Practice focus and concentration
Practice strategies to develop mental focus
Practice strategies to overcome distractions
Practice being aware of body–mind connections
Demonstrate persistence and perseverance
Practice delaying gratification
Practice strategies to overcome impulsiveness and anger
Practice strategies to prevent and eliminate bullying
Practice strategies to reduce stress and anxiety
Practice analyzing and attributing causes for failure
Practice managing self-talk
Practice positive thinking
Practice “bouncing back” after adversity, mistakes and failures
Practice “failing well”
Practice dealing with disappointment and unmet expectations
Practice dealing with change
Reflection: How can students be reflective of their learning? Students can consider a range of topics such as identifying strengths and weaknesses of personal learning strategies and techniques, reflecting on new learning and areas for further exploration or confusion, reviewing the process of learning, etc. For example, a student may evaluate the process and what is working well and what is not.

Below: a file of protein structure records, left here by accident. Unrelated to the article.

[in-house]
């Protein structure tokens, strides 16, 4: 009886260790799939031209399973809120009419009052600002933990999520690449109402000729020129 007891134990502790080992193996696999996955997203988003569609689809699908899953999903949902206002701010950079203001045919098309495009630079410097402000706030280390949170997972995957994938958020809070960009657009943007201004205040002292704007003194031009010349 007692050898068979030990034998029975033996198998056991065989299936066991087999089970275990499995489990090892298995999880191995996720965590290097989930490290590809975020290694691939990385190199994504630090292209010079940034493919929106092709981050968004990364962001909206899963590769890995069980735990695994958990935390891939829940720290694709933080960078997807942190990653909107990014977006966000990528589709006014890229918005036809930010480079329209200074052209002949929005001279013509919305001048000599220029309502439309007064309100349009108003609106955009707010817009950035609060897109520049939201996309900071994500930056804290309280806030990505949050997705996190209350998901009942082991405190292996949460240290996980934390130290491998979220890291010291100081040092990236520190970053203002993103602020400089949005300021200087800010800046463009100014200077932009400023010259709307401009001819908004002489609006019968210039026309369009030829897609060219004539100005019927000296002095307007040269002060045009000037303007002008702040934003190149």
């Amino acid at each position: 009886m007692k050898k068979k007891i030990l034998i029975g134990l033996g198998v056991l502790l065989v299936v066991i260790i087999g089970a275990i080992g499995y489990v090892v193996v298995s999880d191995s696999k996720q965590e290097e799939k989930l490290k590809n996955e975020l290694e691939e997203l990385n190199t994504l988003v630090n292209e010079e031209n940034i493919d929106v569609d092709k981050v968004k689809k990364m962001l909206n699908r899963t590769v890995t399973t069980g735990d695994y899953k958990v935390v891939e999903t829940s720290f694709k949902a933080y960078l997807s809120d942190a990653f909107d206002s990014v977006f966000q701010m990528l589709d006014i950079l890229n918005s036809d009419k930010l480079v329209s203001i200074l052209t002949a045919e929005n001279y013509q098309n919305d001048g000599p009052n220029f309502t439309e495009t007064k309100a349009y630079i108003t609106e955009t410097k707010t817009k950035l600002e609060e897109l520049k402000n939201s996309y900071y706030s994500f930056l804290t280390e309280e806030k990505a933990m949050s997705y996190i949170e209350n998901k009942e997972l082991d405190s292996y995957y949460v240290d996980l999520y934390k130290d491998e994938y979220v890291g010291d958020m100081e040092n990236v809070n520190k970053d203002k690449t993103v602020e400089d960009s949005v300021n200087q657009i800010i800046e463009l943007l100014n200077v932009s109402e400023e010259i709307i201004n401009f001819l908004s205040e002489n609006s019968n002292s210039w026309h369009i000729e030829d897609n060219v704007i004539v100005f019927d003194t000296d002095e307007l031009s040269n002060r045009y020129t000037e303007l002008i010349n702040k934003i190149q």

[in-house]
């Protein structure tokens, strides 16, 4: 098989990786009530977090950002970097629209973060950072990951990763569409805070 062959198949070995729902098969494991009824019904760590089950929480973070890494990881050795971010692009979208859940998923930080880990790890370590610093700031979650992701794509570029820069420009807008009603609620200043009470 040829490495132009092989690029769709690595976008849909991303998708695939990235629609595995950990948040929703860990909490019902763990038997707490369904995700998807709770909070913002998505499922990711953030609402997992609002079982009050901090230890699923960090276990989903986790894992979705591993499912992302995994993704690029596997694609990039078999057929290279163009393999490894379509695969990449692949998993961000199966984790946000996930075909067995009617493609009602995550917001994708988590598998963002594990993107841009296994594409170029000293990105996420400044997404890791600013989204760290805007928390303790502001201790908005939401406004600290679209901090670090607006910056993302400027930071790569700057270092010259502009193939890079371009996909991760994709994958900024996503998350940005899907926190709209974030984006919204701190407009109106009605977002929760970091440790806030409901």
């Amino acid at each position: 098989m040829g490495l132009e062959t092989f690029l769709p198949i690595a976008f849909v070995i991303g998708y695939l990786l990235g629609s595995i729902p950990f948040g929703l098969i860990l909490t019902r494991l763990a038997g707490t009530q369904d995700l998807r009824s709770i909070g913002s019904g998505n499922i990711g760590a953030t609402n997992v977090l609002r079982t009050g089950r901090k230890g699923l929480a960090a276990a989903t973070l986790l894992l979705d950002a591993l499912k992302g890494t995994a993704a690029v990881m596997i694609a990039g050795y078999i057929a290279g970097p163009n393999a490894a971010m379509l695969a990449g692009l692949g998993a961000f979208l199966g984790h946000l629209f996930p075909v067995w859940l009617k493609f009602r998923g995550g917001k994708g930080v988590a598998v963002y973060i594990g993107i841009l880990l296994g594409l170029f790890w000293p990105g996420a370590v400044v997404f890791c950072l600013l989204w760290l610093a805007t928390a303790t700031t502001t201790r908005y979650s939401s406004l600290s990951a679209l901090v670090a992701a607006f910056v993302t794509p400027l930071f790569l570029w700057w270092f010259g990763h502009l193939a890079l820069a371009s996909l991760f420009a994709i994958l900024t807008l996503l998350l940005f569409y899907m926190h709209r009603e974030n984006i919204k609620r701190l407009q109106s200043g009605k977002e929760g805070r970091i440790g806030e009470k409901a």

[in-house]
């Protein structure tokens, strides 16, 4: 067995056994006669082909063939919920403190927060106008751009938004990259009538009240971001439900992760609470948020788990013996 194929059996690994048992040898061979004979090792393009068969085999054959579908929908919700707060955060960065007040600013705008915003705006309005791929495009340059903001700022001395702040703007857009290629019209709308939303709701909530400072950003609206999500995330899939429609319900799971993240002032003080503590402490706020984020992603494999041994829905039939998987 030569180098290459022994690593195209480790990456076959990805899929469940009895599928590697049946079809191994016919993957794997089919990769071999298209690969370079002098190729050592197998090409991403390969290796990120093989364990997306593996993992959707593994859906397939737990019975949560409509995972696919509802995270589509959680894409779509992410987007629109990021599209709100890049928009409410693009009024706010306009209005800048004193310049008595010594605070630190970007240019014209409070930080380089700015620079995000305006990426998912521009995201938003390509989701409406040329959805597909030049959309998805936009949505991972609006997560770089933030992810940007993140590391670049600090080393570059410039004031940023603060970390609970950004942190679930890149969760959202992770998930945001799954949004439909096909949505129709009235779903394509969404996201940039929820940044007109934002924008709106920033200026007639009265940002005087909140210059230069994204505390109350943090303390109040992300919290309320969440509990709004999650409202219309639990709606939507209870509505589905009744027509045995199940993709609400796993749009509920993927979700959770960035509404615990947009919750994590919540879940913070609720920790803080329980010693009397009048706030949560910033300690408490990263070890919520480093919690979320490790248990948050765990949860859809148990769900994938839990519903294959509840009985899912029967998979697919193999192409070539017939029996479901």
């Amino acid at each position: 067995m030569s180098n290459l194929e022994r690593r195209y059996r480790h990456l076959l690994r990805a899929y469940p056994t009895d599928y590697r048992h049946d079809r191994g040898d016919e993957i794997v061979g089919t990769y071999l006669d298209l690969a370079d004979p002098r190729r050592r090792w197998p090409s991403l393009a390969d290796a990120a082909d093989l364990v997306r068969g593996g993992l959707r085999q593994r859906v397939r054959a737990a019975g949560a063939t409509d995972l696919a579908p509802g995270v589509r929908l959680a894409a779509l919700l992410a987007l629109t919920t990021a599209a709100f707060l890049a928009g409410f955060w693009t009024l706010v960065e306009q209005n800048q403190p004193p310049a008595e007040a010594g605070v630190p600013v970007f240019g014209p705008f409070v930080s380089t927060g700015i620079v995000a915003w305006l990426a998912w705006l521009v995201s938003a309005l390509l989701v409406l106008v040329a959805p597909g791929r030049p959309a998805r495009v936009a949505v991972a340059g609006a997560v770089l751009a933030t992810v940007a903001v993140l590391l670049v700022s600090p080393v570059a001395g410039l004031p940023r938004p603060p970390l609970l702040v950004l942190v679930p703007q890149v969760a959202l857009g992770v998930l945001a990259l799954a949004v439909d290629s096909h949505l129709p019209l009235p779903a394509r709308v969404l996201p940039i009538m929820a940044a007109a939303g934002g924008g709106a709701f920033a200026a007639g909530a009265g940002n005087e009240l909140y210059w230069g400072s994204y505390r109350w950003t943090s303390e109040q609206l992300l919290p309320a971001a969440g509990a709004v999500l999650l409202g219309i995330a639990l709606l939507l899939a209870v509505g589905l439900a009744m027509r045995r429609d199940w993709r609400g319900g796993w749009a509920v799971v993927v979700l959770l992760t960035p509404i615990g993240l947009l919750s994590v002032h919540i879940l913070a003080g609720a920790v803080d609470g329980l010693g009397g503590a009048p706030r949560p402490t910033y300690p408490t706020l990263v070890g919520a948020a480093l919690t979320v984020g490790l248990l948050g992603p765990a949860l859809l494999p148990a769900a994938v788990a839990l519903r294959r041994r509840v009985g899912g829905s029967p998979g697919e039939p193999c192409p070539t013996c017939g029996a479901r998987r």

Develop new skills, techniques and strategies for effective learning
Identify strengths and weaknesses of personal learning strategies (self-assessment)
Demonstrate flexibility in the selection and use of learning strategies
Try new ATL skills and evaluate their effectiveness
What did I learn about today?
What don’t I yet understand?
What questions do I have now?
Consider ATL skills development
What can I already do?
How can I share my skills to help peers who need more practice?
What will I work on next?
Consider personal learning strategies